Issues for the Next Governor

May 08, 1994

As this year's election campaign starts to accelerate, Marylanders are confronted with the biggest group of gubernatorial candidates in decades. How to distinguish among this crowded field is a perplexing question for voters.

With this in mind, here are some issues that the candidates ought to address. In fact, voters should make it clear to those who want to be governor that detailed responses are mandatory. The state of Maryland is at a pivotal juncture. It has major problems that cannot be ignored much longer without long-term negative consequences:

* Structural gaps. The state faces a $1 billion deficit over the next four years because spending is far outpacing the growth of tax revenue. There is a need to downsize the government, make it more efficient and overhaul the tax system so it is progressive but also fairer. How does each candidate intend to handle these necessary but unpopular tasks? Bromides won't suffice.

* Education. Improved education efforts are on all the candidates' lips. But no one wants to say how much this would cost or how it would be financed. That's not good enough. To what extent are the candidates willing to stand up to the teachers' unions on issues such as weeding out incompetents and holding teachers and administrators accountable for schools that fail to meet state standards? How do candidates intend to close the school construction gap, bolster aid to local schools and improve higher education? We want comprehensive plans -- and an itemization of expenses.

* Transportation. How Maryland pays for new roads and urgently needed mass transit will be a top priority next year. What does each candidate propose? What should Maryland's long-range transportation program look like?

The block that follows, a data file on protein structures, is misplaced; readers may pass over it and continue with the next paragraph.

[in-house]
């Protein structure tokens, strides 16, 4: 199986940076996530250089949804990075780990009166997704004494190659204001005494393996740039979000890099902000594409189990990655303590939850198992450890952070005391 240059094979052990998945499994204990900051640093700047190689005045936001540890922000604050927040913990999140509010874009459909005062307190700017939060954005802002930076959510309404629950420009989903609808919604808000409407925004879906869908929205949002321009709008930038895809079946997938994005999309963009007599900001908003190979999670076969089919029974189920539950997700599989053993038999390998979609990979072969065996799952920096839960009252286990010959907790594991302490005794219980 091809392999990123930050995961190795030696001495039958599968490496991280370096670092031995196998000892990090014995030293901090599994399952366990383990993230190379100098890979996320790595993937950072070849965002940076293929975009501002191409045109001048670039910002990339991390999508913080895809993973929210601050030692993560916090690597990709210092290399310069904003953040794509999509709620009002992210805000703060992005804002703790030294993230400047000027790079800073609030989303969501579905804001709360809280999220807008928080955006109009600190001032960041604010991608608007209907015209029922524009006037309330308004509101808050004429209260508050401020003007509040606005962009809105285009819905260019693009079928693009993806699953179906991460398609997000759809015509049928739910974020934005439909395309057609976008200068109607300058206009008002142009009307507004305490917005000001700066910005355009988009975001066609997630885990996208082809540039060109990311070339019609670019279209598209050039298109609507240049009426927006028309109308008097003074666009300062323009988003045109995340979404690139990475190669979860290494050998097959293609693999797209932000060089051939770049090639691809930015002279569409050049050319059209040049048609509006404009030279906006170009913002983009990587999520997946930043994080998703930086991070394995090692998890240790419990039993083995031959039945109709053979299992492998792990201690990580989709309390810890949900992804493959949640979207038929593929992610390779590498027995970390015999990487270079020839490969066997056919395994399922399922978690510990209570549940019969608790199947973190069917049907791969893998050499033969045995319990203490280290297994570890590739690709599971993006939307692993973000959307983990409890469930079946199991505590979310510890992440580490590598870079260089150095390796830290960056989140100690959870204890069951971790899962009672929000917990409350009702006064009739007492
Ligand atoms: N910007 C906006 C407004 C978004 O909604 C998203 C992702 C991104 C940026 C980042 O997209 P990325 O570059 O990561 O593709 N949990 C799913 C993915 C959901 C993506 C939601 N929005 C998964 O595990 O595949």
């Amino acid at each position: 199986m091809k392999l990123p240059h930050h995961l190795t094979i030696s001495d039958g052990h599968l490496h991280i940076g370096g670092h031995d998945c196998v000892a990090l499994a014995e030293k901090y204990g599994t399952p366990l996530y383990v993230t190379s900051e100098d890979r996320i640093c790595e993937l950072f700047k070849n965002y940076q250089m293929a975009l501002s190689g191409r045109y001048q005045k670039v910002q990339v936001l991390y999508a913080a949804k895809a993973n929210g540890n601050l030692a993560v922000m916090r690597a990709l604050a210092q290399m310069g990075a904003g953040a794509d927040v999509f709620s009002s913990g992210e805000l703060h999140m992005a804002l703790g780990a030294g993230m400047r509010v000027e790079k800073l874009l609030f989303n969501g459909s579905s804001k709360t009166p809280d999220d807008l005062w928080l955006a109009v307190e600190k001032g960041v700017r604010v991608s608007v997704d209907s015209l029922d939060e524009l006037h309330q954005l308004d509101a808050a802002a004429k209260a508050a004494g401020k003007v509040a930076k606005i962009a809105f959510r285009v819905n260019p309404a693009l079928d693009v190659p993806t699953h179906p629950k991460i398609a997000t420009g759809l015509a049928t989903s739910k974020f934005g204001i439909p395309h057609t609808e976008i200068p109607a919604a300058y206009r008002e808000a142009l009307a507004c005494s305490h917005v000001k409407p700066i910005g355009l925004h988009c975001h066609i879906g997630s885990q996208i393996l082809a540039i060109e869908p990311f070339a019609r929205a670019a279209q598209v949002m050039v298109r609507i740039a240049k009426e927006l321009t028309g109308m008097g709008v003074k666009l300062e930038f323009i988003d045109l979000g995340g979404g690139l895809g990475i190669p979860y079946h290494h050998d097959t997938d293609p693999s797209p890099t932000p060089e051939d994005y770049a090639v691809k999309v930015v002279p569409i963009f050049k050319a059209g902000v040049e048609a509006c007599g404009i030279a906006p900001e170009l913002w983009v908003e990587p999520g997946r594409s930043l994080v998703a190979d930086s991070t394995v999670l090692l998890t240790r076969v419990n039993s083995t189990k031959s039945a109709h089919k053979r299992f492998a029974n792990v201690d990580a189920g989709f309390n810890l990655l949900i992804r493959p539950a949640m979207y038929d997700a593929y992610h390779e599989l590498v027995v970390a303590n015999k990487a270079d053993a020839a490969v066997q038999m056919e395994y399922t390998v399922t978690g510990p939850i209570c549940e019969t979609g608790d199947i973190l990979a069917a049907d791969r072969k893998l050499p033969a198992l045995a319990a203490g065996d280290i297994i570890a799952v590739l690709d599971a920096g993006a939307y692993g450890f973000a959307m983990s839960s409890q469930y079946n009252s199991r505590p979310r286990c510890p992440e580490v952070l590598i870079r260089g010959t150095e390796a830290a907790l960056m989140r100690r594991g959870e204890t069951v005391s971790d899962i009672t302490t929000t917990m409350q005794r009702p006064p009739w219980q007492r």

* Gambling. Will the next governor stem gambling's alarming spread in Maryland? What do the candidates think about rampant casino gambling in Prince George's County and the state's own rush to expand its lottery gambling? Should race tracks offer casino gambling, too?

* Economic development. Sure, all candidates say more should be done in this area, but where are the specifics? How can Maryland better compete against other states for businesses? What steps are needed to change the perception that Maryland has a hostile business climate?

* Baltimore City. Maryland's major urban center is its pride and its problem child. Unless ways are found to stem the city's deterioration, the heavy cost to state taxpayers will balloon. How will the next governor help create jobs in the city? How will he or she relieve the severe fiscal strain on the city? How will he or she build support in the rest of Maryland for lending Baltimore a helping hand?

Candidates must be held accountable for coming forth with specifics. They must fess up to the true cost of their proposals, too. That will provide all of us with a solid basis for assessing the gubernatorial candidates before the Sept. 13 primary.

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